The first year of law school is going to be a whole new experience for you. But cherish the moment. You spent countless hours studying for the LSAT, writing personal statements, arranging your college transcripts, filling out law school applications, and not to mention worked your butt off for four years to get good grades in college. You are going to meet new people and make great friendships with those who will go into the trenches of law school with you for three years, though some may drop-out of law school, some may be kicked out of law school and some may transfer to another law school after the first year.
What You Can Expect
1. Don’t show up to the first day of law school unprepared. Generally, law school professors will post reading assignments prior to the first day of class. Be sure to complete the reading assignments and be prepared to answer tough questions on the first day, questions designed to get you and your law school classmates to start thinking like a lawyer.
2. You will be enrolled in the basic first year law school classes – contract law, tort law, criminal law, property law, and civil procedure – not to mention legal research and writing. These first year law school classes will lay the foundation of the rest of your law school experience. You will learn the law in each area based on analyzing court opinions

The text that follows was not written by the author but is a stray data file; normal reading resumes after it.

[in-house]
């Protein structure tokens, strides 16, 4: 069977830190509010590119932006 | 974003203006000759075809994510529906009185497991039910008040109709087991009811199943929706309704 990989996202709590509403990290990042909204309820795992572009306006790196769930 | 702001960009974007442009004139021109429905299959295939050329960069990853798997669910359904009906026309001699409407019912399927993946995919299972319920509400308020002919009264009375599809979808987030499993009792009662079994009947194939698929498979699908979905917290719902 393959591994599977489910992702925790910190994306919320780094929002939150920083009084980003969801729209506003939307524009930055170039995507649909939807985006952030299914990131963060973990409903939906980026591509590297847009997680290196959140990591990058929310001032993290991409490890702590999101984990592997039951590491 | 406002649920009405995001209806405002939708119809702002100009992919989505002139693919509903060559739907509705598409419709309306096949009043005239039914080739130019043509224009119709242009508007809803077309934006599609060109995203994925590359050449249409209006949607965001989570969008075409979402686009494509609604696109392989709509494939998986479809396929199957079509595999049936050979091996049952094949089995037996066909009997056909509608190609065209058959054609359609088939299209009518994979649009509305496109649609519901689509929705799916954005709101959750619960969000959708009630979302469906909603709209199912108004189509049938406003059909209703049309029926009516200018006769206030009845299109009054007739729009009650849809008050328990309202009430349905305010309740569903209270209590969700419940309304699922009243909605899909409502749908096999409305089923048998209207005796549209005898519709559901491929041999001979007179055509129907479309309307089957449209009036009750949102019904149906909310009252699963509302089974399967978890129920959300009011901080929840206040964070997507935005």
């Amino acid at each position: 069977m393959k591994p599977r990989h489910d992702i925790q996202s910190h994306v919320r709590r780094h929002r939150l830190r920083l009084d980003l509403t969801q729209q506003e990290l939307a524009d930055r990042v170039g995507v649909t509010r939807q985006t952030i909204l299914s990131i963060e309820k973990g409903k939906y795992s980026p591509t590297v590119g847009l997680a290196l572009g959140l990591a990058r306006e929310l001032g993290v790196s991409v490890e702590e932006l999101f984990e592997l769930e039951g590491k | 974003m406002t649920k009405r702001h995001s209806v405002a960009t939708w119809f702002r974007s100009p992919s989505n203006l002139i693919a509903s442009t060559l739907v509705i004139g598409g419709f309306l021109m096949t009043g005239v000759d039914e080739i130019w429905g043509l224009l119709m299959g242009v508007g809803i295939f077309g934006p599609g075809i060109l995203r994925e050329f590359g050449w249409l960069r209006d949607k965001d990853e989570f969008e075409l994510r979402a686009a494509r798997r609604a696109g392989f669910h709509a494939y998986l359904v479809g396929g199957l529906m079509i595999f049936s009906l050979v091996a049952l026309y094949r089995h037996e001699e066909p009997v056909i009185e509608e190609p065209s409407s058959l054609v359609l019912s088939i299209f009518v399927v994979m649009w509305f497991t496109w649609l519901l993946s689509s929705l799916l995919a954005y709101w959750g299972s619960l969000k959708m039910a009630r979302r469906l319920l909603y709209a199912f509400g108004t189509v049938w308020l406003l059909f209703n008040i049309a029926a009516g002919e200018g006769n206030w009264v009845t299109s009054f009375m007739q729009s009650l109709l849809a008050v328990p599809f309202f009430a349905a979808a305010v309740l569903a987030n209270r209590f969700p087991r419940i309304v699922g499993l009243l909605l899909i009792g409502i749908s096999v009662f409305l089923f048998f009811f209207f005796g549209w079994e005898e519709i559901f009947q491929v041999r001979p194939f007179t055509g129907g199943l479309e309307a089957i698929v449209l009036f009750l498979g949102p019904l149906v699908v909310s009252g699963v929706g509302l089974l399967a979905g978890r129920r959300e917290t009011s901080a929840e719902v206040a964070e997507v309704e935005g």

3. Be prepared to pay a costly price for your law school books. You may very well be able to find used books at a cheaper cost, but it may not be worth it if the books are already highlighted and marked up.
4. Be on the lookout for law school study groups. One of the best ways to prepare for law school exams is to create outlines for each law school subject. Law school study groups are a great way to collaborate with other law school students to create a master outline and be sure that nothing goes untouched.
5. Law school exams generally consist of one final exam at the end of the semester. This can be quite different than what you were used to in college. Your entire grade will be based on this final exam, which will generally consist of the entire matter covered during the course of the semester. These law school exams are generally essay-based and require you to take a complex factual story and identify legal issues and defenses.
6. Think you did well on an exam, but still only managed a B plus? Well, in law school, most professors will only hand out so many A’s and so many B’s. So essentially, you are competing against your fellow law school classmates.
7. Don’t worry about your first summer legal working experience. Spend the first semester studying, studying and studying and trying to maximize your grades. Generally, employers will start interviewing and accepting resumes from first-year law students for internships or clerkships in winter semester, and will offer interviews based on your first semester law school grades.Tags: law school applications, law school experience, law school professors, law school students, law tort, master outline, school classmates, studying for the lsat, tort law, writing personal statements